Functional Movements for Stronger Hunting

June 7, 2016 — Leave a comment

How Many of These Functional Exercises are you Performing?  (Photo Courtesy of


While recently at a graduation party I got to talking with relative who is a personal trainer.  Obviously we had a lot to talk about and I quizzed him extensively about his knowledge of the fitness world.  One topic that came up and what we spent most of our time talking about were functional movement exercises and training. 

What functional training amounts to in a nutshell is training our bodies to better perform the activities and movements we use in the field.  I’ve highlighted several functional exercises on including squats, power cleans, and Russian twists.  These lifts use the entire body and focus on your core where all your strength originates.  Anything we do in the mountains (or most hunting situations) uses multiple muscle groups simultaneously to achieve a movement.  Why wouldn’t you want to train that way?  What are not functional movements are bicep curls, leg extensions, calf raises, etc.  These lifts really only train one specific muscle at a time.  Have you ever stopped what you were doing while hunting to focus on using one singe muscle group to something?  Hopefully not!  Why would you train that way?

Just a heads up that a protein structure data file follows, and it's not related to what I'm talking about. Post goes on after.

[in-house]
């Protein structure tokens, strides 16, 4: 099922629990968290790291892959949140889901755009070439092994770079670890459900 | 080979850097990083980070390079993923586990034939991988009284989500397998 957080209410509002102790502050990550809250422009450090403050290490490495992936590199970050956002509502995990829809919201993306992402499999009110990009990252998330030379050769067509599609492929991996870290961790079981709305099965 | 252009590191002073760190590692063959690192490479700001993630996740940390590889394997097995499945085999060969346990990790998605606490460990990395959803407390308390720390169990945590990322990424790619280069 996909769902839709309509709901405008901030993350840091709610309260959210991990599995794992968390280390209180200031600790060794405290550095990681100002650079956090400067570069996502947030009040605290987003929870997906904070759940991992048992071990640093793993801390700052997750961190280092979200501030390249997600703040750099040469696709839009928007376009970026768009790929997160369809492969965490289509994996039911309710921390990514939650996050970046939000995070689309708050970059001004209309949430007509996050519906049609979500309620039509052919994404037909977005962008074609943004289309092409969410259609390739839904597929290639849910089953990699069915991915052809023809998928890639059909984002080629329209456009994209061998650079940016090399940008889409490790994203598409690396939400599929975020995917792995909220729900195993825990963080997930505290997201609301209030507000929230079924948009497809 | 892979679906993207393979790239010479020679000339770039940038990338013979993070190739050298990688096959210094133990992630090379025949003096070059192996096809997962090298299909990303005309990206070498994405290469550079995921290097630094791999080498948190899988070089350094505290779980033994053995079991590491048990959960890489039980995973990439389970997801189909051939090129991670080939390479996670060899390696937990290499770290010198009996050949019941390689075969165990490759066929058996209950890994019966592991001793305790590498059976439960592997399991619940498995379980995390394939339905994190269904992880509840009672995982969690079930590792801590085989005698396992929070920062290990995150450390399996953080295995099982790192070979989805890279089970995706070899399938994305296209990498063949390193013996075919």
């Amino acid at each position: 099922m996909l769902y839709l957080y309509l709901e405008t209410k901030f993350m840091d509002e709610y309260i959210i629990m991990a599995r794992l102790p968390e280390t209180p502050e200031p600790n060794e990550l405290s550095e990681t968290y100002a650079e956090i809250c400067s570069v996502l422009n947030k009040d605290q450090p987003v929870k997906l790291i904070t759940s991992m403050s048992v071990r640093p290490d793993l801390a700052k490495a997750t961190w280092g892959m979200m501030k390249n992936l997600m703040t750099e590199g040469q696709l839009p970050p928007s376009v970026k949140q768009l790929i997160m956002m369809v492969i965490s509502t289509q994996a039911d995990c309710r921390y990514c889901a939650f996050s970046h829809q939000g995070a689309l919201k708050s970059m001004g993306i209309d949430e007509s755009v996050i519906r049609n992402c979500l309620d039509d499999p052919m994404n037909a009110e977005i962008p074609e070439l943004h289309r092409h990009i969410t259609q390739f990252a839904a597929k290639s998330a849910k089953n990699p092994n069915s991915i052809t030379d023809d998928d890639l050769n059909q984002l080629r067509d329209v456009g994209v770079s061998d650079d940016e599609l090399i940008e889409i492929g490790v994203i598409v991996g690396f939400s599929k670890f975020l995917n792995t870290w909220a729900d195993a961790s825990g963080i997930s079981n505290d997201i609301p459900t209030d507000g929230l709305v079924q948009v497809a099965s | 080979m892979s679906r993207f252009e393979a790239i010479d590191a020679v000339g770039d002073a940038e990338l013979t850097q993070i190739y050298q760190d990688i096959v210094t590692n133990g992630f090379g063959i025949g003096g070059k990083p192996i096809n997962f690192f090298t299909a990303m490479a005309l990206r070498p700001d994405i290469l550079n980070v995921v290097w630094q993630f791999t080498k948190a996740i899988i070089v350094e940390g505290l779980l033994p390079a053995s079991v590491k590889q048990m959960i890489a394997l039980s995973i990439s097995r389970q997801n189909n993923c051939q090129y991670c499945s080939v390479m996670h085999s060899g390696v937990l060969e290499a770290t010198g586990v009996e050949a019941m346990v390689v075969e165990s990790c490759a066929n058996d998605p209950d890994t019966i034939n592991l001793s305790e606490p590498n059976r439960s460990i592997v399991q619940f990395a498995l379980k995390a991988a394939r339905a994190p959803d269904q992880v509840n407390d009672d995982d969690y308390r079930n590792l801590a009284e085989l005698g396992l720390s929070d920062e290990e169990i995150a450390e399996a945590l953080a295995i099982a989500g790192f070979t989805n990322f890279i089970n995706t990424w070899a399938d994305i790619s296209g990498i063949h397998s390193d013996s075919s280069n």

What I just told you probably doesn’t come as much of a surprise for you who are reading this but what I found out after doing some additional research is there are three planes we need to focus on when doing these functional lifts.  The three planes of movement are Sagittal (divides the body into left and right), Frontal (divides the body front and back), and Transverse (divides the upper body from the lower body).


(Photo Courtesy of


Most of our exercise lies in the Sagittal plane including the squat, deadlift, and lunge.  This makes sense as mostly we are trying to move in the forward direction.  Where I would like to focus over the next several weeks is mixing some other exercises in that incorporate the other two planes into your workout.


This Diagram Shows Steps Involved in Executing a Lunge and Twist.  Note:  You Can Use Any Type of Weight During This Exercise (dumbbell, medicine ball, sandbag, etc).  (Photo Courtesy of



Muscle Used During a Twisting Lunge (Photo Courtesy of

The first is the dynamic lunge and twist.  You are going to be doing a basic lunge but adding a twist as you are stepping forward and lowering your body.  This works both the Sagittal and Transverse plains.  Imagine, you are ascending a peak, putting one foot in front of the other, and working around standing or fallen timber with a heavy pack on.  The lunge and twist simulates this situation almost to a T.  Please be sure to consult a professional if you are not familiar or comfortable with this exercise.


Training how you hunt and utilizing functional movements may just be your key to remain injury free and successful this fall.

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